White Privilege: The Elephant in the Room

White Privilege: The Elephant in the Room

In this time of change, the ideological underpinnings of White Privilege continue to constrain us at an institutional and congregational level.
A tree in a field covered with snow.

The system of the supremacy of whiteness was created to serve white men who were heterosexual, able bodied, Christian, wealthy landowners, to keep power and control in their hands. If we truly want to understand white privilege, the intersections of identity elements on which privilege systems are based and how each serves to support the others are an essential puzzle piece. (Kendall, Frances E. Understanding White Privilege)

That our United Church of Canada is undergoing change goes without saying. As generational and demographic experiences of church have shifted, the church has been exploring many matters which centre on diversity and inclusivity. For many, 1986 (Apology to First Nations People) and 1988 (in which sexual orientation was determined not to be a barrier to Ministry) are the moments in which the momentum of theological analysis, which began in the 1920s around gender and women’s role in society, began to bear fruit.

Where the church now finds itself, enmeshed in structural change, has left many feeling disconnected from a sense of purpose, even identity. Though we have done well in academic analysis around culture and colonialism and our complicity in Empire, there seems to be an underlying floundering as to who we are in a world that is foreign to our modernist structures, processes and polity.

As I begin to translate my current PhD studies into practical denominational applications, I would suggest we must confront our White Privilege. In this time of change, the ideological underpinnings of White Privilege continue to constrain us at an institutional and congregational level. Though we have begun some work, in respect to Intercultural Ministry (2012), we may be unable to embrace the potential that lies before the church as it journeys further into postmodernity.

As we wrestle whether we will divorce ourselves from the trappings of power, about which some still romanticise, I invite us to explore that Empire is grounded in White Privilege. In this male centred preference, as the opening quote summarises well, we might begin to revisit seriously the early church’s metaphor of the body: it is whole only when all members are afforded dignity. Regardless of the structural change ahead, until congregations find ways to have challenging, and yes difficult, conversations, we will continue to flounder as we long for identity.

To learn more about White Privilege see:

See also, Richard’s two-part blog series exploring racism: Holy Saturday #1 and Holy Saturday #2


By Deacon Richard Manley-Tannis

Richard’s family arrived from the Ottoman Empire in the mid-19th century. Richard endeavours to merge his practical conflict resolution & organisational development experience with appropriate theological & academic explorations. In 2014, Richard continued his ongoing studies by beginning his PhD with The Taos Institute & Tilburg University. In this next journey of learning, he is endeavouring to explore the connexions between Social Construction & Practical Theology. Richard’s blog is A Deacon’s Musing.  

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The views contained within these blogs are personal and do not necessarily reflect those of The United Church of Canada.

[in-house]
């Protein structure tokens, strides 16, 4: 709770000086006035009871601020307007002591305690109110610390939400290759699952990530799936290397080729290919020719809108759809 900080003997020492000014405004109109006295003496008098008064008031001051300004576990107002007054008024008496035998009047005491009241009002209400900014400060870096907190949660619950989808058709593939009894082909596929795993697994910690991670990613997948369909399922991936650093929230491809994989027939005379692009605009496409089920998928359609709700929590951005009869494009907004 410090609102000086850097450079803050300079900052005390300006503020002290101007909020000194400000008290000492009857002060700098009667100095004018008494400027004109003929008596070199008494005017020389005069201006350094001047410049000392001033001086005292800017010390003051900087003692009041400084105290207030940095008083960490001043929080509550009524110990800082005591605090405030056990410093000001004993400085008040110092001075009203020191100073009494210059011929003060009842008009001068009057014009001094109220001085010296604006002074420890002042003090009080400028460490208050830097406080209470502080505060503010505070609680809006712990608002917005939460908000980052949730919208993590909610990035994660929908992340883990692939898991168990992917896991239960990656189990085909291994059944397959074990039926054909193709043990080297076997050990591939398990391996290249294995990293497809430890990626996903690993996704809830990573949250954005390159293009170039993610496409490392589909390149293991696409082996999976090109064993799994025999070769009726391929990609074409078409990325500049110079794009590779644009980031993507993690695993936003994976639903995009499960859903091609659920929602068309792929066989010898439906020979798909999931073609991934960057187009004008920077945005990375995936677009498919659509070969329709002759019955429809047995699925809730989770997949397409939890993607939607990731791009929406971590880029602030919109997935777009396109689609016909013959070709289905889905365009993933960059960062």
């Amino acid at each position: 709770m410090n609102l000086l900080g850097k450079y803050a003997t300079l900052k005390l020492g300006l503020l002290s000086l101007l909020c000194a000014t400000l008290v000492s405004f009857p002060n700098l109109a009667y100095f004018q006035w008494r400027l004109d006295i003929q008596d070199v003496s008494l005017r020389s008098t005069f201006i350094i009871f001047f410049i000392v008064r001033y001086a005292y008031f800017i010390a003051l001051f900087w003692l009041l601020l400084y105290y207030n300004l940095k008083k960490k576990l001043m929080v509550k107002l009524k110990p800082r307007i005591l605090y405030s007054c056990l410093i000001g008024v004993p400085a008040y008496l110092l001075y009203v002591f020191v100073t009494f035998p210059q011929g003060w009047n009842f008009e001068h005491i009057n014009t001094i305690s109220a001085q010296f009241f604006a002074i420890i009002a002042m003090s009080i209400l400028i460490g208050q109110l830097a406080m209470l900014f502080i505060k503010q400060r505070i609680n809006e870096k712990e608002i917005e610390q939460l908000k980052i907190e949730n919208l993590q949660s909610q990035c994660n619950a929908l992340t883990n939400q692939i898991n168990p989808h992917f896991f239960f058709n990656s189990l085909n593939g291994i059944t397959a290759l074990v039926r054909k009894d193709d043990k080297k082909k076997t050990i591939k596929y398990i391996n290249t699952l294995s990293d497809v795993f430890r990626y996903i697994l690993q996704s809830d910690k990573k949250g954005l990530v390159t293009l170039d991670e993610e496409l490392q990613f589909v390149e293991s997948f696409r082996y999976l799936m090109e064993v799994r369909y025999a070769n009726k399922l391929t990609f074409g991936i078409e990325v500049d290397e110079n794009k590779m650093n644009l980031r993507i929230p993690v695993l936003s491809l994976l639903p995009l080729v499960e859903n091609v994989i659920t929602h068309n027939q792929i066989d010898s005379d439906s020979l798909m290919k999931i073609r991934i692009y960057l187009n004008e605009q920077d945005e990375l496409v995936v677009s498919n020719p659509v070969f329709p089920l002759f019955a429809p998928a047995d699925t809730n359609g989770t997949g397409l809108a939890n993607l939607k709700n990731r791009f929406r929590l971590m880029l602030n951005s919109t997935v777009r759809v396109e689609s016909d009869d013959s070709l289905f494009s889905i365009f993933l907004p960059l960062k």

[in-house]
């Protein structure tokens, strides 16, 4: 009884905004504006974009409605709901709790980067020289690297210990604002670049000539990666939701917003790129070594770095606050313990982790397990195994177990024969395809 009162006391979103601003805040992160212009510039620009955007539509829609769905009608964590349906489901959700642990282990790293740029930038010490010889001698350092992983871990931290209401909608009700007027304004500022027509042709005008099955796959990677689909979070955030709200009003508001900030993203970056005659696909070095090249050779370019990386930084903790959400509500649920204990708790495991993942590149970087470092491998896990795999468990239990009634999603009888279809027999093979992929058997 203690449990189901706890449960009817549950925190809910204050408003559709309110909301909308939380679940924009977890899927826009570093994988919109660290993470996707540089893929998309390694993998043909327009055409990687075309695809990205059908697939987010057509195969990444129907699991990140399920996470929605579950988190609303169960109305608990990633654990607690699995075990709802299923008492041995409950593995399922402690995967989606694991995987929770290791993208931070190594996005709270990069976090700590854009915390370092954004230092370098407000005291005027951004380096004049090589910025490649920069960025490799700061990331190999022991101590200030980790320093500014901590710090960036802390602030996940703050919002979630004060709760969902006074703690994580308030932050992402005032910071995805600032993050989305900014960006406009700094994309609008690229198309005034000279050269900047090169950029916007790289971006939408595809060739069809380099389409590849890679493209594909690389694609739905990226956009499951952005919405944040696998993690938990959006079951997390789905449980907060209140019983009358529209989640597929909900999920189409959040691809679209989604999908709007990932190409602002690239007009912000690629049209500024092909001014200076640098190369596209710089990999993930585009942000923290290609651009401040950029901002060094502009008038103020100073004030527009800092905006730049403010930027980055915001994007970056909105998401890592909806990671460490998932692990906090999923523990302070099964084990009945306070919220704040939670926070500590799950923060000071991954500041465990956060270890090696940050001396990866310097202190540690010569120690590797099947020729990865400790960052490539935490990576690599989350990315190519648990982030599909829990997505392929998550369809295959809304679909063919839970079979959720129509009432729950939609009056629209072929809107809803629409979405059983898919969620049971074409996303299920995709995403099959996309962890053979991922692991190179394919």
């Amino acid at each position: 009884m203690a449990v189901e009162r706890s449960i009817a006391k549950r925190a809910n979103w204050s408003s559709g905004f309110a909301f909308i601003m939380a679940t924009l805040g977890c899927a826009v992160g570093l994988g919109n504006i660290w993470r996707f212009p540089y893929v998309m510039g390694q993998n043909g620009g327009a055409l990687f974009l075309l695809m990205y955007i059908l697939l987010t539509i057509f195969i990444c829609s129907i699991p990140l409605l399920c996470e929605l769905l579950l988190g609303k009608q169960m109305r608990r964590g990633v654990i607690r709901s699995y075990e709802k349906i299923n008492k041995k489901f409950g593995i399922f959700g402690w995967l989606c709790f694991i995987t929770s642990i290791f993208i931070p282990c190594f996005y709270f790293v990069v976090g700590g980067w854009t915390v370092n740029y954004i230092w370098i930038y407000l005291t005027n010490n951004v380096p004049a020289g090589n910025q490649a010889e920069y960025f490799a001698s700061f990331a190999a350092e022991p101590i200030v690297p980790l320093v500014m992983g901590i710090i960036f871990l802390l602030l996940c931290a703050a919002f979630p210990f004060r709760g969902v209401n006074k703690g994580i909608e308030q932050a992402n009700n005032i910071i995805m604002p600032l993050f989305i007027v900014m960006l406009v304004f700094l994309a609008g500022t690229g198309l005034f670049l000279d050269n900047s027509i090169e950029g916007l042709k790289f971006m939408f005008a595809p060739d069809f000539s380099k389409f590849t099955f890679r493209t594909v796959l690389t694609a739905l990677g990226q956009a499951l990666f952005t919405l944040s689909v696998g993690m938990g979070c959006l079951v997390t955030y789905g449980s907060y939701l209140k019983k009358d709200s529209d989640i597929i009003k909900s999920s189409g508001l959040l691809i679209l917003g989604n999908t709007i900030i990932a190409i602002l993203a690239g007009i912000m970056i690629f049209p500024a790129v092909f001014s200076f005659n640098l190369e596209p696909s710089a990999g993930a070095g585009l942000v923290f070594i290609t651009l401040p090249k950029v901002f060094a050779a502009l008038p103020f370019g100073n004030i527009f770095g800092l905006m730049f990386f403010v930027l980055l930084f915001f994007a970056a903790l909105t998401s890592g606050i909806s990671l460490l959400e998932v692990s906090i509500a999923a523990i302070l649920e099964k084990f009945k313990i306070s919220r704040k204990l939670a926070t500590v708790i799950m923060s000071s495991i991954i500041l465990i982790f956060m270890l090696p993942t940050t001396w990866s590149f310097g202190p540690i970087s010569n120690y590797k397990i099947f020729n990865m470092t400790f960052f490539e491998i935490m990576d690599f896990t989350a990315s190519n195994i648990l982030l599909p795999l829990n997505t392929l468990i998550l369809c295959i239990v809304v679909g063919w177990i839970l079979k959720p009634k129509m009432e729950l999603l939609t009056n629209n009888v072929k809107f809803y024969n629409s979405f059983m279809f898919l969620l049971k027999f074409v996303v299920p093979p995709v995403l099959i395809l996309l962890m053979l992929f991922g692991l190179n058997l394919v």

I am grateful to have been invited to share in the conversation "At the Heart of Justice." I look forward to any dialogue in which we might explore new meaning. Formulating innovative understanding that will allow us to be creative and generate shared understanding in this time of change feels most important. The irony is that I suspect it may very well echoes the wisdom that we have inherited from our Christian tradition, specifically that which remains to be remembered from the Early Church!

There is another privilege leavening the lump. This privilege is manifest in diverse persons and associations of persons. It is the privilege of solvency in a world of abject poverty. We will do well to ask how the deployment of our "gifted" resources will serve the new imagination and practice for which creature and creation long. Once determination is established, person by person, a process of sanctification will be set in motion, what we call transformation. Resources required for market solvency will be considered of secondary priority. The prime priority will be for the deployment of our available resources in the service of justice in our homes, our neighbourhoods, our towns and cities; our world. Jesus turns folk ensnared in the economies of Jerusalem and Rome to consider an alternative economy. At the outset he attracts attention mainly with the socially excluded. He draws some common folk into the project and serves them as a exemplar of the new reality. A reality which then and now inverts the pyramids of power. In effect, Jesus mobilizes a popular movement of Exodus from the domain of power. Imagine a percentage of the United Church population declaring a fast. We may think of Jonah and the king of Nineveh or Gideon and the three hundred who confused and confounded the perennial foe. A fast in which we limit ourselves to the bare necessities of daily living. Such as we might experience in a wilderness journey to a promised land. But.... brevity is the heart of clarity. Thank you for providing opportunity for reflection on a matter of ultimate concern. George

Thanks for your reflection George. I think the theological underpinnings of your challenges are helpful. they also seem to me to be one of the threads that is connected with the normative nature of White Privilege. Text is always awkward with such rich conversations and I am grateful for your offering a little more depth to the blog itself!